Do You Teach Your Kids Math?

Geek Culture

I was pleasantly surprised to find the Singapore method of teaching math being recommended last week by a government panel looking into elementary mathematics instruction in this country.

The National Mathematics
Advisory Panel’s Final Report to the President of the
United States and the Secretary of Education found that
most American schools expect teachers to cover so many math topics from pre-K through eighth grade that students arrive in middle school without the basics to tackle algebra. And the need for algebra, they found,

[goes] far beyond those in our society who will become scientists or engineers. …  A strong grounding in high school mathematics through Algebra II or higher correlates powerfully with access to college, graduation from college, and earning in the top quartile of income from employment.

I started my kids on Singapore Math in fourth grade. I loved the books because they were so low-key and focused — and they encouraged students to try several different approaches, rather than memorize one method and applying it blindly.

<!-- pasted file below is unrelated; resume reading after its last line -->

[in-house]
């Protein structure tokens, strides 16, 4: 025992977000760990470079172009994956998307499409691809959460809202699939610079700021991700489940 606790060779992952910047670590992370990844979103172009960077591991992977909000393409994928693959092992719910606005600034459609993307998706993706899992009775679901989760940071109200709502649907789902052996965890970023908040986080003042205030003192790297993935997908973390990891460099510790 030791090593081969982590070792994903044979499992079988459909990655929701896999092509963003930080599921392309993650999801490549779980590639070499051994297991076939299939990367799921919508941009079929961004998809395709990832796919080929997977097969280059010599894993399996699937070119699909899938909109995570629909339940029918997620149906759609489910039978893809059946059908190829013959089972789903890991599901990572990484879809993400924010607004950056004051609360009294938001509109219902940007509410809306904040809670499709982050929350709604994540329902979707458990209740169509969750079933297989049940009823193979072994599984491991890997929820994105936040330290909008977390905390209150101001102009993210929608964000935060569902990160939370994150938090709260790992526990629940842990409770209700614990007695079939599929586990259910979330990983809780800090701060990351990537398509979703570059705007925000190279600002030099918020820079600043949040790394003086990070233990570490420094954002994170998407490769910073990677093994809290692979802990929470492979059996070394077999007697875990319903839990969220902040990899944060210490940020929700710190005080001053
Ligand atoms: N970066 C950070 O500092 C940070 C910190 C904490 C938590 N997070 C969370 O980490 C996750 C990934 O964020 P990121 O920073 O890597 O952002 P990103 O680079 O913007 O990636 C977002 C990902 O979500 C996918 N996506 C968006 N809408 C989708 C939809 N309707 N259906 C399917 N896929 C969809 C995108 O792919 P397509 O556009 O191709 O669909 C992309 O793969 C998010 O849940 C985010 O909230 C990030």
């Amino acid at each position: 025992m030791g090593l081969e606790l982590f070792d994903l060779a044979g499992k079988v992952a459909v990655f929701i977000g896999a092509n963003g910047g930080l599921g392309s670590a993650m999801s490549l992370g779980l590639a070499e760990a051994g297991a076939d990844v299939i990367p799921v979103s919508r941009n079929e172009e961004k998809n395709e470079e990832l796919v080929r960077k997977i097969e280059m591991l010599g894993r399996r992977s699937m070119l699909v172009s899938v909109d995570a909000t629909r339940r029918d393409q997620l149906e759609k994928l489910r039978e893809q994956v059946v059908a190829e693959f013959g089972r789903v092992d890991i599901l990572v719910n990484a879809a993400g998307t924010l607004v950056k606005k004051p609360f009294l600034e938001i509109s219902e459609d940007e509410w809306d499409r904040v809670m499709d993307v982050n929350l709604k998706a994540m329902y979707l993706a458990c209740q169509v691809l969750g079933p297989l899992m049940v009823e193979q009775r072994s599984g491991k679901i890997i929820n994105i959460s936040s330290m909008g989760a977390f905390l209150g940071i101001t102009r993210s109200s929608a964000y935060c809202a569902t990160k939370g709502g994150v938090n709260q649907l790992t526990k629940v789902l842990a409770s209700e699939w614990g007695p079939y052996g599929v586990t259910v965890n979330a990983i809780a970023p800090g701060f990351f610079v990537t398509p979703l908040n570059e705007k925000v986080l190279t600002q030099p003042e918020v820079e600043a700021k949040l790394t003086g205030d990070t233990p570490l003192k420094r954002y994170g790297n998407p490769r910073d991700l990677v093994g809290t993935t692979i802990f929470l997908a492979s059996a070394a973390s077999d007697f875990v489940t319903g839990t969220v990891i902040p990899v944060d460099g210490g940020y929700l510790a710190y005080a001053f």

(Before that, we used a series called Miquon, an even more basic series which use
Cuisinaire rods, a set of multi-sized, multi-colored manipulatives which made explaining multiplication a breeze.) Both these series are cheap, workbook-sized paperbacks, that kids can pretty much use to teach themselves. (Interestingly, some stories about Singapore Math say it requires too much teacher training to use, yet homeschoolers without any training at all have been using it successfully for years.)

Learning basic facts is key, this new study says. In Singapore, some children still learn to add and subtract on the abacus. We used Edward Barinque’s directions for building a popsicle-stick abacus at home, and now I teach it to gifted students in the public schools. (But we make them Japanese-style, with 4 "earth" beads and 1 "heaven" bead.) Make yourself some and then go to Abacus: The Art of Calculating with Beads to find out how to use them.

Kathy Ceceri writes about DIY chemistry projects at Home Chemistry.

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